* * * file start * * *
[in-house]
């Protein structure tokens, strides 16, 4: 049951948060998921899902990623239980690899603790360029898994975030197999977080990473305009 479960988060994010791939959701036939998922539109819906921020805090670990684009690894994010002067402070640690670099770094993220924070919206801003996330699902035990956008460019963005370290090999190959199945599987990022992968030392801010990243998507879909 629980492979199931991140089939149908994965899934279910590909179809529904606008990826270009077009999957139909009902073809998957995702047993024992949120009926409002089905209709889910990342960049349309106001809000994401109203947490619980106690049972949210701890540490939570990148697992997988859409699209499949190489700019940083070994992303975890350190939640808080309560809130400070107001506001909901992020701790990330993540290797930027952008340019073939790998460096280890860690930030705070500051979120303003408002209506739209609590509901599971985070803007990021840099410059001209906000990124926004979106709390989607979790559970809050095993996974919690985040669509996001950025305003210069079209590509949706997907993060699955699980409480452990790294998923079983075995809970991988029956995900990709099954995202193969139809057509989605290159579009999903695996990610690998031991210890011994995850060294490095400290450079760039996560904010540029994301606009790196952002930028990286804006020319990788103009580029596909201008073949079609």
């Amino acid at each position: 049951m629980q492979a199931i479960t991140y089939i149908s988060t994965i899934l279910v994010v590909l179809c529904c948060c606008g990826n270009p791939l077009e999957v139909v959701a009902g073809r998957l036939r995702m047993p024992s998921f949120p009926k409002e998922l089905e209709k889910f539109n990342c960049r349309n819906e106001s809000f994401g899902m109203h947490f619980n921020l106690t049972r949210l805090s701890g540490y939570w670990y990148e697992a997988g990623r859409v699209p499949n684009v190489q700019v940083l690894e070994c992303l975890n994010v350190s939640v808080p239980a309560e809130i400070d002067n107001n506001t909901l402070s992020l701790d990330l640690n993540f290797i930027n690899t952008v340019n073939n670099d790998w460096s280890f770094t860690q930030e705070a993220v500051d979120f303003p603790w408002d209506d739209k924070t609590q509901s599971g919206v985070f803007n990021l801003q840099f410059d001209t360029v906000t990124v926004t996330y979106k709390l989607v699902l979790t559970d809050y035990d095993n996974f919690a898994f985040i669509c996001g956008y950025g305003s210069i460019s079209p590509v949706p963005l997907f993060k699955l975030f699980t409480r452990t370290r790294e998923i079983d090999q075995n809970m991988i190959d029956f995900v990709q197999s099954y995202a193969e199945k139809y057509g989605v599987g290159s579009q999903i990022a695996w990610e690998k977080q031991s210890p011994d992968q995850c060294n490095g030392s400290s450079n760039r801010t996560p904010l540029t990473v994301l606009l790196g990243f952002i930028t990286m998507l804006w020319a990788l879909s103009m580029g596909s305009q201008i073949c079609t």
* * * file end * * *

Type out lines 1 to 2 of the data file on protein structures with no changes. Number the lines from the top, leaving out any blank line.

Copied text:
[in-house]
């Protein structure tokens, strides 16, 4: 049951948060998921899902990623239980690899603790360029898994975030197999977080990473305009 479960988060994010791939959701036939998922539109819906921020805090670990684009690894994010002067402070640690670099770094993220924070919206801003996330699902035990956008460019963005370290090999190959199945599987990022992968030392801010990243998507879909 629980492979199931991140089939149908994965899934279910590909179809529904606008990826270009077009999957139909009902073809998957995702047993024992949120009926409002089905209709889910990342960049349309106001809000994401109203947490619980106690049972949210701890540490939570990148697992997988859409699209499949190489700019940083070994992303975890350190939640808080309560809130400070107001506001909901992020701790990330993540290797930027952008340019073939790998460096280890860690930030705070500051979120303003408002209506739209609590509901599971985070803007990021840099410059001209906000990124926004979106709390989607979790559970809050095993996974919690985040669509996001950025305003210069079209590509949706997907993060699955699980409480452990790294998923079983075995809970991988029956995900990709099954995202193969139809057509989605290159579009999903695996990610690998031991210890011994995850060294490095400290450079760039996560904010540029994301606009790196952002930028990286804006020319990788103009580029596909201008073949079609």